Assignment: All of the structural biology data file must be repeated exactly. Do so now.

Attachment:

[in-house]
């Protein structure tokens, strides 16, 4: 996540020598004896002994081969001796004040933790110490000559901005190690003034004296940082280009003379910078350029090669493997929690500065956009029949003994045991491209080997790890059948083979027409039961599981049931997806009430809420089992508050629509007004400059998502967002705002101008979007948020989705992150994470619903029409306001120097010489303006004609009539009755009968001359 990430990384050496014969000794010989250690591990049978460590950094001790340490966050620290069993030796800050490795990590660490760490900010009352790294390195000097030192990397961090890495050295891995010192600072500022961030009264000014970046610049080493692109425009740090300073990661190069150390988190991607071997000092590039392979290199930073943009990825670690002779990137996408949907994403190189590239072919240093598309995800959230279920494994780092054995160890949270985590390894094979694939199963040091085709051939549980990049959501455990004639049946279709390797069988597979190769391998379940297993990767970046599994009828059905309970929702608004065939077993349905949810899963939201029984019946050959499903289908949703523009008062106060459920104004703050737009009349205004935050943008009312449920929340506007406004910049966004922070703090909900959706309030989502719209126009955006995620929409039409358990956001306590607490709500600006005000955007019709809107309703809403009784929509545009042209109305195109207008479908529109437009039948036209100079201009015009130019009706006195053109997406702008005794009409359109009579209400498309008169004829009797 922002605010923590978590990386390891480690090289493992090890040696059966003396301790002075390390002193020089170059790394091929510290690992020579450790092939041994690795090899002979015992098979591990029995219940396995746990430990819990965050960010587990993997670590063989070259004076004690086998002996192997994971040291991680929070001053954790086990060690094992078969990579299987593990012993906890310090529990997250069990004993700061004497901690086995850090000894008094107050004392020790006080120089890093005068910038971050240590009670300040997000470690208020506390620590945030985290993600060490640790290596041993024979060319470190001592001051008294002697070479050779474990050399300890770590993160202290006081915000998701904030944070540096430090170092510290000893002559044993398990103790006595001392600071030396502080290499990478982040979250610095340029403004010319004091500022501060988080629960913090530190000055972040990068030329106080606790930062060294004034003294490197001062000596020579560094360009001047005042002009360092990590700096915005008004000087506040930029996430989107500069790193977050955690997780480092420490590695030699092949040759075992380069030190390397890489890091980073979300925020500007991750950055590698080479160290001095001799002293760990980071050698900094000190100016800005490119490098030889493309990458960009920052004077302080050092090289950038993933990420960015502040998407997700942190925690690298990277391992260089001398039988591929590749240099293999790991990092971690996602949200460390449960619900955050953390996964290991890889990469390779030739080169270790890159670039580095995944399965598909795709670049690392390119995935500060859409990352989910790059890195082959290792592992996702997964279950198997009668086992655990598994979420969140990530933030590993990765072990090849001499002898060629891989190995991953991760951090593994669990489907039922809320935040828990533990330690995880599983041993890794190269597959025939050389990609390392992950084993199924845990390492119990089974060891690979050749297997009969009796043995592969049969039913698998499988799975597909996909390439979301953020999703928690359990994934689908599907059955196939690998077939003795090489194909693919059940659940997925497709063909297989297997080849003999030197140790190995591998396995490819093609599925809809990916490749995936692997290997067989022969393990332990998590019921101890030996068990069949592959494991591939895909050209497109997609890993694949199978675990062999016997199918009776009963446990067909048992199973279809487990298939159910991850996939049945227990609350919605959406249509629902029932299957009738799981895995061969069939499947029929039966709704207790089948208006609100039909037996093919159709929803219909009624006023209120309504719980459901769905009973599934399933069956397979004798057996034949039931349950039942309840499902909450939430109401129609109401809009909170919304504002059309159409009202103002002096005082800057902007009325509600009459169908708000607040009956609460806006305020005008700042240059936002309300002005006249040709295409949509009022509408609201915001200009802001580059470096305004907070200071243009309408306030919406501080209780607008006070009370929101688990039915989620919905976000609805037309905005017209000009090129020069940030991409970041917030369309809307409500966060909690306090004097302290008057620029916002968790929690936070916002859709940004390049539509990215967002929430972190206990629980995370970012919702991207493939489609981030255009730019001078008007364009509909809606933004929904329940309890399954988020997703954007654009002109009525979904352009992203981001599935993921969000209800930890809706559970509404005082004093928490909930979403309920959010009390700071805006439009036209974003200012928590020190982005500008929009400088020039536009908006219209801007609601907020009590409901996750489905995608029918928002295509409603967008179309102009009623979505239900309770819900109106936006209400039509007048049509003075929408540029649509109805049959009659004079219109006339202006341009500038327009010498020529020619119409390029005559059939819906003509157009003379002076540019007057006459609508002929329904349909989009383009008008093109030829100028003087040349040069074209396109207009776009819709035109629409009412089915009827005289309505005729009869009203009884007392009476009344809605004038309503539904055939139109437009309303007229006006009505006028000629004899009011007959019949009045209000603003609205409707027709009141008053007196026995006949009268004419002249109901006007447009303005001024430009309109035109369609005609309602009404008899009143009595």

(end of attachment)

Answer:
[in-house]
């Protein structure tokens, strides 16, 4: 996540020598004896002994081969001796004040933790110490000559901005190690003034004296940082280009003379910078350029090669493997929690500065956009029949003994045991491209080997790890059948083979027409039961599981049931997806009430809420089992508050629509007004400059998502967002705002101008979007948020989705992150994470619903029409306001120097010489303006004609009539009755009968001359 990430990384050496014969000794010989250690591990049978460590950094001790340490966050620290069993030796800050490795990590660490760490900010009352790294390195000097030192990397961090890495050295891995010192600072500022961030009264000014970046610049080493692109425009740090300073990661190069150390988190991607071997000092590039392979290199930073943009990825670690002779990137996408949907994403190189590239072919240093598309995800959230279920494994780092054995160890949270985590390894094979694939199963040091085709051939549980990049959501455990004639049946279709390797069988597979190769391998379940297993990767970046599994009828059905309970929702608004065939077993349905949810899963939201029984019946050959499903289908949703523009008062106060459920104004703050737009009349205004935050943008009312449920929340506007406004910049966004922070703090909900959706309030989502719209126009955006995620929409039409358990956001306590607490709500600006005000955007019709809107309703809403009784929509545009042209109305195109207008479908529109437009039948036209100079201009015009130019009706006195053109997406702008005794009409359109009579209400498309008169004829009797 922002605010923590978590990386390891480690090289493992090890040696059966003396301790002075390390002193020089170059790394091929510290690992020579450790092939041994690795090899002979015992098979591990029995219940396995746990430990819990965050960010587990993997670590063989070259004076004690086998002996192997994971040291991680929070001053954790086990060690094992078969990579299987593990012993906890310090529990997250069990004993700061004497901690086995850090000894008094107050004392020790006080120089890093005068910038971050240590009670300040997000470690208020506390620590945030985290993600060490640790290596041993024979060319470190001592001051008294002697070479050779474990050399300890770590993160202290006081915000998701904030944070540096430090170092510290000893002559044993398990103790006595001392600071030396502080290499990478982040979250610095340029403004010319004091500022501060988080629960913090530190000055972040990068030329106080606790930062060294004034003294490197001062000596020579560094360009001047005042002009360092990590700096915005008004000087506040930029996430989107500069790193977050955690997780480092420490590695030699092949040759075992380069030190390397890489890091980073979300925020500007991750950055590698080479160290001095001799002293760990980071050698900094000190100016800005490119490098030889493309990458960009920052004077302080050092090289950038993933990420960015502040998407997700942190925690690298990277391992260089001398039988591929590749240099293999790991990092971690996602949200460390449960619900955050953390996964290991890889990469390779030739080169270790890159670039580095995944399965598909795709670049690392390119995935500060859409990352989910790059890195082959290792592992996702997964279950198997009668086992655990598994979420969140990530933030590993990765072990090849001499002898060629891989190995991953991760951090593994669990489907039922809320935040828990533990330690995880599983041993890794190269597959025939050389990609390392992950084993199924845990390492119990089974060891690979050749297997009969009796043995592969049969039913698998499988799975597909996909390439979301953020999703928690359990994934689908599907059955196939690998077939003795090489194909693919059940659940997925497709063909297989297997080849003999030197140790190995591998396995490819093609599925809809990916490749995936692997290997067989022969393990332990998590019921101890030996068990069949592959494991591939895909050209497109997609890993694949199978675990062999016997199918009776009963446990067909048992199973279809487990298939159910991850996939049945227990609350919605959406249509629902029932299957009738799981895995061969069939499947029929039966709704207790089948208006609100039909037996093919159709929803219909009624006023209120309504719980459901769905009973599934399933069956397979004798057996034949039931349950039942309840499902909450939430109401129609109401809009909170919304504002059309159409009202103002002096005082800057902007009325509600009459169908708000607040009956609460806006305020005008700042240059936002309300002005006249040709295409949509009022509408609201915001200009802001580059470096305004907070200071243009309408306030919406501080209780607008006070009370929101688990039915989620919905976000609805037309905005017209000009090129020069940030991409970041917030369309809307409500966060909690306090004097302290008057620029916002968790929690936070916002859709940004390049539509990215967002929430972190206990629980995370970012919702991207493939489609981030255009730019001078008007364009509909809606933004929904329940309890399954988020997703954007654009002109009525979904352009992203981001599935993921969000209800930890809706559970509404005082004093928490909930979403309920959010009390700071805006439009036209974003200012928590020190982005500008929009400088020039536009908006219209801007609601907020009590409901996750489905995608029918928002295509409603967008179309102009009623979505239900309770819900109106936006209400039509007048049509003075929408540029649509109805049959009659004079219109006339202006341009500038327009010498020529020619119409390029005559059939819906003509157009003379002076540019007057006459609508002929329904349909989009383009008008093109030829100028003087040349040069074209396109207009776009819709035109629409009412089915009827005289309505005729009869009203009884007392009476009344809605004038309503539904055939139109437009309303007229006006009505006028000629004899009011007959019949009045209000603003609205409707027709009141008053007196026995006949009268004419002249109901006007447009303005001024430009309109035109369609005609309602009404008899009143009595």